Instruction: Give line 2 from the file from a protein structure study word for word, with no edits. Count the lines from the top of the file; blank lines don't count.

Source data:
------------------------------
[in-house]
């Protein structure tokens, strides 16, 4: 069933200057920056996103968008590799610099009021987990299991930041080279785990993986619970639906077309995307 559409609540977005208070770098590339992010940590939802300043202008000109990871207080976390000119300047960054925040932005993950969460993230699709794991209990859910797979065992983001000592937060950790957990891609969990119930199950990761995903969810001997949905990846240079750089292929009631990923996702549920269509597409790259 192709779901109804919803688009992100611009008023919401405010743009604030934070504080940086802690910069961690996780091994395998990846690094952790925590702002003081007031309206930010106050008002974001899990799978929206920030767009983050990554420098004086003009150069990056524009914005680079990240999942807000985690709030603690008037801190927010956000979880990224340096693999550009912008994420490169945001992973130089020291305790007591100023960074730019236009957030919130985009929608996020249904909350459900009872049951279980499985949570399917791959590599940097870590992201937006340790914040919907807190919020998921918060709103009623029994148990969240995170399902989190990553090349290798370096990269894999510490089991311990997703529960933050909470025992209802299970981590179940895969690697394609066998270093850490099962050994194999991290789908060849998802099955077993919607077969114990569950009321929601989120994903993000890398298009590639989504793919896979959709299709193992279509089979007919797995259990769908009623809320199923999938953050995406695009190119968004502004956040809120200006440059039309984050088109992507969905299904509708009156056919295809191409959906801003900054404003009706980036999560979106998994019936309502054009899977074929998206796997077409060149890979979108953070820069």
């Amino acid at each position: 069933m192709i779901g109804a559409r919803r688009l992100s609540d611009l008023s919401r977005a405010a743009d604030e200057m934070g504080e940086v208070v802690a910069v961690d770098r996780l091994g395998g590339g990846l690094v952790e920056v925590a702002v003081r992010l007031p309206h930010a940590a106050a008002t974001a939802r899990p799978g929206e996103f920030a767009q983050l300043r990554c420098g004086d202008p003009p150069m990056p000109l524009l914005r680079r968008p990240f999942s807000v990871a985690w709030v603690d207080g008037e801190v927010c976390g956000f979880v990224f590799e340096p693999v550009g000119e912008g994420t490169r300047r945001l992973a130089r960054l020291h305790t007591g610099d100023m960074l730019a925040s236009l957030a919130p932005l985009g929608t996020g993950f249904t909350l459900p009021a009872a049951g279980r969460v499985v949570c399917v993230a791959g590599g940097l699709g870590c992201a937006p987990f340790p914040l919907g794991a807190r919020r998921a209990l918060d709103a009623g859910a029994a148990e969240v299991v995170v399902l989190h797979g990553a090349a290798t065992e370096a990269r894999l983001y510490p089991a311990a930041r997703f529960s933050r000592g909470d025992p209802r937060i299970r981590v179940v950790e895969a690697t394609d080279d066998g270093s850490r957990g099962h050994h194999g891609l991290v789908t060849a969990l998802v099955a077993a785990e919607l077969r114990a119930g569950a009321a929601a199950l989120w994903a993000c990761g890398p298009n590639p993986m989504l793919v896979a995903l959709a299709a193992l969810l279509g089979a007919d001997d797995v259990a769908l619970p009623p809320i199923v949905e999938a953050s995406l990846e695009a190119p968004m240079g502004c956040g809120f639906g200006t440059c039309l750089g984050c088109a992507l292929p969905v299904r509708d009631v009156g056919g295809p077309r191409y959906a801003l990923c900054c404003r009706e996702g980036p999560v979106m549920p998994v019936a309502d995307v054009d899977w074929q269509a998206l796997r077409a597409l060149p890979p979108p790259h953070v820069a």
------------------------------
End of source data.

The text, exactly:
């Protein structure tokens, strides 16, 4: 069933200057920056996103968008590799610099009021987990299991930041080279785990993986619970639906077309995307 559409609540977005208070770098590339992010940590939802300043202008000109990871207080976390000119300047960054925040932005993950969460993230699709794991209990859910797979065992983001000592937060950790957990891609969990119930199950990761995903969810001997949905990846240079750089292929009631990923996702549920269509597409790259 192709779901109804919803688009992100611009008023919401405010743009604030934070504080940086802690910069961690996780091994395998990846690094952790925590702002003081007031309206930010106050008002974001899990799978929206920030767009983050990554420098004086003009150069990056524009914005680079990240999942807000985690709030603690008037801190927010956000979880990224340096693999550009912008994420490169945001992973130089020291305790007591100023960074730019236009957030919130985009929608996020249904909350459900009872049951279980499985949570399917791959590599940097870590992201937006340790914040919907807190919020998921918060709103009623029994148990969240995170399902989190990553090349290798370096990269894999510490089991311990997703529960933050909470025992209802299970981590179940895969690697394609066998270093850490099962050994194999991290789908060849998802099955077993919607077969114990569950009321929601989120994903993000890398298009590639989504793919896979959709299709193992279509089979007919797995259990769908009623809320199923999938953050995406695009190119968004502004956040809120200006440059039309984050088109992507969905299904509708009156056919295809191409959906801003900054404003009706980036999560979106998994019936309502054009899977074929998206796997077409060149890979979108953070820069």